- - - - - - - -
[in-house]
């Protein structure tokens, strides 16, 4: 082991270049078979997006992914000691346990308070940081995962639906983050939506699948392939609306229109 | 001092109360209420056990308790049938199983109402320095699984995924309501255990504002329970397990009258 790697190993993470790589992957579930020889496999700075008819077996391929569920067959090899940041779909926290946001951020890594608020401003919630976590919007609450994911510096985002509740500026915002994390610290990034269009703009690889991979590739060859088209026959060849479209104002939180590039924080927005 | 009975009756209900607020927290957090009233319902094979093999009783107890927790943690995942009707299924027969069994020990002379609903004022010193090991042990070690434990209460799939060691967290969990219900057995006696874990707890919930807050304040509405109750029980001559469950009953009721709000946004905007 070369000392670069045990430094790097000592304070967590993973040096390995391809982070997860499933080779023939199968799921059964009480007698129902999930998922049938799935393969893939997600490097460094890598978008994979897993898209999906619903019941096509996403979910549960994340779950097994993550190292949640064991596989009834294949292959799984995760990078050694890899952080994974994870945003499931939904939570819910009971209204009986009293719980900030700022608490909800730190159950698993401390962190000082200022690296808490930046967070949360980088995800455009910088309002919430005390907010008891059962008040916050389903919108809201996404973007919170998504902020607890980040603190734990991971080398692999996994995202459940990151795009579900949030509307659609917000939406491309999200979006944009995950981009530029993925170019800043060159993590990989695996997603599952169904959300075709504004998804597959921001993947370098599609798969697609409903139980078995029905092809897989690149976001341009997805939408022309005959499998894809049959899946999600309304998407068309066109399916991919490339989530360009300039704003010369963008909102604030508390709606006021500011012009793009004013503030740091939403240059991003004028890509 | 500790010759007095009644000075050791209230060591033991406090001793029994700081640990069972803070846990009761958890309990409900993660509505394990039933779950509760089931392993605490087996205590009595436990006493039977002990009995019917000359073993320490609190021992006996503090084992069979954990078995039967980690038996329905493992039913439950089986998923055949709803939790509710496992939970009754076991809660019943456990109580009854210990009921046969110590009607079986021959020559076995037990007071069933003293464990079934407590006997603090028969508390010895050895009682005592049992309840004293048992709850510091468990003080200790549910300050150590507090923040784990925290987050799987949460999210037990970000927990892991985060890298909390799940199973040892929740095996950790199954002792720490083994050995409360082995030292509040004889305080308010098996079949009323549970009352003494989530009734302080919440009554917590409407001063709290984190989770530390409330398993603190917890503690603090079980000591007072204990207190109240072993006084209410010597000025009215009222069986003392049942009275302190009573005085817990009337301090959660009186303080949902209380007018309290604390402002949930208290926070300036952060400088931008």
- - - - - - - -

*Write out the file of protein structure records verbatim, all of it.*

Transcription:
[in-house]
């Protein structure tokens, strides 16, 4: 082991270049078979997006992914000691346990308070940081995962639906983050939506699948392939609306229109 | 001092109360209420056990308790049938199983109402320095699984995924309501255990504002329970397990009258 790697190993993470790589992957579930020889496999700075008819077996391929569920067959090899940041779909926290946001951020890594608020401003919630976590919007609450994911510096985002509740500026915002994390610290990034269009703009690889991979590739060859088209026959060849479209104002939180590039924080927005 | 009975009756209900607020927290957090009233319902094979093999009783107890927790943690995942009707299924027969069994020990002379609903004022010193090991042990070690434990209460799939060691967290969990219900057995006696874990707890919930807050304040509405109750029980001559469950009953009721709000946004905007 070369000392670069045990430094790097000592304070967590993973040096390995391809982070997860499933080779023939199968799921059964009480007698129902999930998922049938799935393969893939997600490097460094890598978008994979897993898209999906619903019941096509996403979910549960994340779950097994993550190292949640064991596989009834294949292959799984995760990078050694890899952080994974994870945003499931939904939570819910009971209204009986009293719980900030700022608490909800730190159950698993401390962190000082200022690296808490930046967070949360980088995800455009910088309002919430005390907010008891059962008040916050389903919108809201996404973007919170998504902020607890980040603190734990991971080398692999996994995202459940990151795009579900949030509307659609917000939406491309999200979006944009995950981009530029993925170019800043060159993590990989695996997603599952169904959300075709504004998804597959921001993947370098599609798969697609409903139980078995029905092809897989690149976001341009997805939408022309005959499998894809049959899946999600309304998407068309066109399916991919490339989530360009300039704003010369963008909102604030508390709606006021500011012009793009004013503030740091939403240059991003004028890509 | 500790010759007095009644000075050791209230060591033991406090001793029994700081640990069972803070846990009761958890309990409900993660509505394990039933779950509760089931392993605490087996205590009595436990006493039977002990009995019917000359073993320490609190021992006996503090084992069979954990078995039967980690038996329905493992039913439950089986998923055949709803939790509710496992939970009754076991809660019943456990109580009854210990009921046969110590009607079986021959020559076995037990007071069933003293464990079934407590006997603090028969508390010895050895009682005592049992309840004293048992709850510091468990003080200790549910300050150590507090923040784990925290987050799987949460999210037990970000927990892991985060890298909390799940199973040892929740095996950790199954002792720490083994050995409360082995030292509040004889305080308010098996079949009323549970009352003494989530009734302080919440009554917590409407001063709290984190989770530390409330398993603190917890503690603090079980000591007072204990207190109240072993006084209410010597000025009215009222069986003392049942009275302190009573005085817990009337301090959660009186303080949902209380007018309290604390402002949930208290926070300036952060400088931008």